Barnesklubb: Make Your Own Primstav or Calendar Stick

People have devised ways to keep track of the passing days for millennia. In Scandinavia, where the growing season is so short, this was particularly important. It was imperative to know the best time for the sowing of seed, or the time when cattle might safely be let out to graze.

In measures that varied from valley to valley, they notched off the days from that week in winter when the sun barely crept above the horizon, or from the day the ice broke up on the lake. The days were carved on a stick or board and eventually an elementary almanac of weather and crops evolved – the first “Farmer’s Almanac”, if you will.

Make Your Own Primstav or Calendar Stick @EvaVarga.netThe Primstav, or calendar stick, served our nordic ancestors for seven centuries as a guide long before the invention of  printing. With the arrival of Christianity, the Primstav evolved as a religious calendar to keep track of the saints’  days.

Each day was represented by a notch on the stick and the year was divided into two halves. One side of the Primstav represented the summer season, beginning on April 15, and the other side represented winter, beginning on October 15. Symbols were carved onto the primstav as a reminder of merkedager (significant dates). Saints’ days were often marked by symbols representing the circumstances of their martyrdom.

Red Letter Days

A red letter day is any day of special significance. In Norway, Sweden, Denmark and some Latin American countries, a public holiday is sometimes referred to as “red day” (rød dag), as it is printed in red in calendars.

Here are a few of the merkedager Norwegians observed throughout the year.

  • April 14 – Summer Day (symbolized with a tree or branch) – The beginning of summer
  • June 24 – St. John the Baptist or Jonsok (an hourglass or sun) – Originally a solstice celebration and rededicated to St. John the Baptist
  • Oct 14 – Winter Day (a mitten) – The beginning of winter
  • Feb 22 – St. Peter’s Day (a key) – According to legend, St. Peter threw hot stones in water to keep it from freezing. His keys to the kingdom of heaven serve as a  reminder that ice may be too thin to walk on safely.

Look here for examples of Primstav dates, symbols and meanings.

Make Your Own Primstav or Calendar Stick @EvaVarga.netMake Your Own Primstav

For Barnesklubb this month, we learned how to make our own Primstav using the tutorial provided by Keith Homstad in the July 2011 issue of the Viking (a magazine for members of Sons of Norway).  I have summarized the steps here for those interested in taking on this challenge – a wonderful hands-on history project.

Materials:

  • Pencils and erasers
  • Sandpaper
  • Flat piece of wood (3 feet long, 1 1/2 inches wide, and 1/4-inch thick)
  • Permanent markers or wood burning tool
  • Howard Wood Polish or other furniture polish (optional)

Instructions:

  1. Sand the stick to remove any rough edges.
  2. With a pencil, mark 1 1/2 inches from each end. One end will be the handle and the opposite end will be the “far end”.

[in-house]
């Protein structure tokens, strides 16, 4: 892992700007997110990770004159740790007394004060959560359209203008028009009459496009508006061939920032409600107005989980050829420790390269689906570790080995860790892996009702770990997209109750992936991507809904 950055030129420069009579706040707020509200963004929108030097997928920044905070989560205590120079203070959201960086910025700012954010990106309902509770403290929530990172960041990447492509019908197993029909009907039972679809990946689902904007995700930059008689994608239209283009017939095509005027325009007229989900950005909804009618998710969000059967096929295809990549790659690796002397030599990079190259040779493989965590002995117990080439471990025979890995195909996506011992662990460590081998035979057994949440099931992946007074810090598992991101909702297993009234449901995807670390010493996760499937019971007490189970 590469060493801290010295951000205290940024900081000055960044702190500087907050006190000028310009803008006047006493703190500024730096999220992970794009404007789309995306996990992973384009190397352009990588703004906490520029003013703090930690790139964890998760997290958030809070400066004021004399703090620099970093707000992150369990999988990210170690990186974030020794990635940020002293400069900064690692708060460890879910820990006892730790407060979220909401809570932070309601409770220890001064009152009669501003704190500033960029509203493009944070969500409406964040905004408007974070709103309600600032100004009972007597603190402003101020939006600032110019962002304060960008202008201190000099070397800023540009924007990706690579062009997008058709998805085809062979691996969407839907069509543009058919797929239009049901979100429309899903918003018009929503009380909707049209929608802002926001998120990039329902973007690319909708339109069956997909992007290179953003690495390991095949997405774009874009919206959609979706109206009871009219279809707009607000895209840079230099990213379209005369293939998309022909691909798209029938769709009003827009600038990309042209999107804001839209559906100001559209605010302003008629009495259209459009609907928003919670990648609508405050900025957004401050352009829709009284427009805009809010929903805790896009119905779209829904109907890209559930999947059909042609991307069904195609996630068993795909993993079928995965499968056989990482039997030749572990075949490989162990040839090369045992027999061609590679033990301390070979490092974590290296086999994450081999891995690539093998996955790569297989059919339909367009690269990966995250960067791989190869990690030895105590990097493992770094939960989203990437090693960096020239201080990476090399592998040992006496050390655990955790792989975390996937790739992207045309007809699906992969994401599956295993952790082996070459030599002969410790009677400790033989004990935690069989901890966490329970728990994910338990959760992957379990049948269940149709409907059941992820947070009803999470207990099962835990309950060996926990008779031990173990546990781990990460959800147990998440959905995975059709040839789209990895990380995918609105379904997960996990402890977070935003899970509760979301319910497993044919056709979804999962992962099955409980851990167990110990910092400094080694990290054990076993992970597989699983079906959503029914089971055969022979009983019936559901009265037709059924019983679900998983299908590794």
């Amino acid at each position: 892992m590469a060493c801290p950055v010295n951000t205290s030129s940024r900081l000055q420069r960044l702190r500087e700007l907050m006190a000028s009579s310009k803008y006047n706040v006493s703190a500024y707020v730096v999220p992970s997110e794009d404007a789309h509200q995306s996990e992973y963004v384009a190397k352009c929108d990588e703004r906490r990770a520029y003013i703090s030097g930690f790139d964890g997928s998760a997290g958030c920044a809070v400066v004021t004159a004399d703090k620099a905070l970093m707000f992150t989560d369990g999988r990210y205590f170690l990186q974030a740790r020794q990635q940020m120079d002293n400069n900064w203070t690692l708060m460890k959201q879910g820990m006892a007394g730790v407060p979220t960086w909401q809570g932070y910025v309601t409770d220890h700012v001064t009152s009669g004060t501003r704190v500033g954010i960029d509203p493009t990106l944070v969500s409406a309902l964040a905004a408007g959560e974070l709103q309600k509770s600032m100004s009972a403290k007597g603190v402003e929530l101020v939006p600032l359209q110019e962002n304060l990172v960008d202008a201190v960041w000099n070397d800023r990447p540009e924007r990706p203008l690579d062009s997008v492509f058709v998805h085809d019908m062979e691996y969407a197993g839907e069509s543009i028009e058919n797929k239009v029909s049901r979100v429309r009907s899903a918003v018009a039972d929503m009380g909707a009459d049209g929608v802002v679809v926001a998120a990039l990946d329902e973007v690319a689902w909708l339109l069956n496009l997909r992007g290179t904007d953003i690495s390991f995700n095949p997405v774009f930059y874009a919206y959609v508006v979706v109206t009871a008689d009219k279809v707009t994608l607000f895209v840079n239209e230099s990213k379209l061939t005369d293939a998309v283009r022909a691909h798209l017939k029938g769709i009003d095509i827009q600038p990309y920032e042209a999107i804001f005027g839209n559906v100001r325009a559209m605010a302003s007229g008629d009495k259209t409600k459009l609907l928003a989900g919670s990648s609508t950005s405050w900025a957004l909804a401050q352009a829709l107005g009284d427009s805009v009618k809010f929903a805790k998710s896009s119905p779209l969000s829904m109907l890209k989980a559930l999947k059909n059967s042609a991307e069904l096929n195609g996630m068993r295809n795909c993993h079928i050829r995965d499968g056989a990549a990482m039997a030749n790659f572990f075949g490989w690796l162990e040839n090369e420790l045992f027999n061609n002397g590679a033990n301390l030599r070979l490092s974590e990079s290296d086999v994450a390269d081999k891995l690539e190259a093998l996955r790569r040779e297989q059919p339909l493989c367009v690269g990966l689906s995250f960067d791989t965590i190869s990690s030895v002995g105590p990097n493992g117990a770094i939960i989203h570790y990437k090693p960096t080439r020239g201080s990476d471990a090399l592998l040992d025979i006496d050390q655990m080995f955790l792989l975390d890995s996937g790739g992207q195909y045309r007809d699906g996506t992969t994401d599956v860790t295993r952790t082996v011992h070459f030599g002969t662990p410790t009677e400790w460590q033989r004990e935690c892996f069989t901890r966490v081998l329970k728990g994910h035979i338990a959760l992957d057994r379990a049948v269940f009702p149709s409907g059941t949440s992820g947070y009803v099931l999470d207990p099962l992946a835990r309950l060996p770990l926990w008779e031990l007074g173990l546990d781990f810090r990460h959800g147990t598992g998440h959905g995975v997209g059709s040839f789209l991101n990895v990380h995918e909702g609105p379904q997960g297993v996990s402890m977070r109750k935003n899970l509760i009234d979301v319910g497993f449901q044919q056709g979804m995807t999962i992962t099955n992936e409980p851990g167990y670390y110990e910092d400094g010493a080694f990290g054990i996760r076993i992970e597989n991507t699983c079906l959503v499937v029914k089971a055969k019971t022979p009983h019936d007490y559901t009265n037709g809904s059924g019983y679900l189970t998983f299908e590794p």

3. Choose one side for “summer” and measure 22 3/4 inches from the far end. Starting here, use a pencil to make 182 marks along the edge about 1/8 inch apart and 1/8 inch long.
  4. On the reverse side, measure 23 inches from the “far end” and mark off 184 marks along the edge for the “winter” side.
  5. On the “winter” side, the first mark (nearest the handle) is Winter Day on October 14th. Continue marking off 30 days for November, and 31 for December and January. Mark off 28 days for February, then make one marks for February 29 (Leap Year Day). Continue marking off 31 days for March and the first 13 days of April.
  6. On the “summer” side, Summer Day marks the beginning on April 14.  Count off the remaining 17 days of April. Continue marking 31 days for May, 30 days for June, 31 days for July and August, 30 days for September, and the first 13 days of October.
  7. You may now begin to customize your Primstav by adding important family dates and any major holidays. Create a special icon or symbol for each event.
  8. Decorate the handle as you desire – perhaps with your name and the year you made your primstav.
  9. When you are happy with the design, consider using a wood burning tool to mark them permanently. Younger children can use a permanent marker.
  10. To protect your Primstav, you may also wish to apply a coat of furniture polish.

Make Your Own Primstav or Calendar Stick @EvaVarga.netPrimstav Alternatives

As an alternative to the traditional carved or wooden Primstav, I can’t tell you how much I LOVE this Embroidered  Primstav. Embroidery is an art that has always enchanted me. I love this so very much that it is now a goal of mine to create my own. Thank you, Pam!!

 

Barnesklubb: Sculpting with Vigeland

Gustav Vigeland is by far, my favorite artist.  I have loved by his work since I first discovered him in May of 2011 during our visit to Oslo.

I shared with you yesterday a post about Gustav Vigeland: Artist and Visionary.  Today, I invite you to join my Barnesklubb kids as we use his work as inspiration for our own.

Parental Advisory :: Vigeland’s work is predominately nudes.

sculptingvigeland

I opened the lesson by showing the video, The Vigeland Park and Museum.  The kids were then directed to the tables where I had distributed a number of photographs of Vigeland’s work. I took a few minutes to read a short biography and to share a few of the details of my favorite pieces.  I put emphasis on the emotions expressed in their faces.

Method #1 ~ Air Dry Clay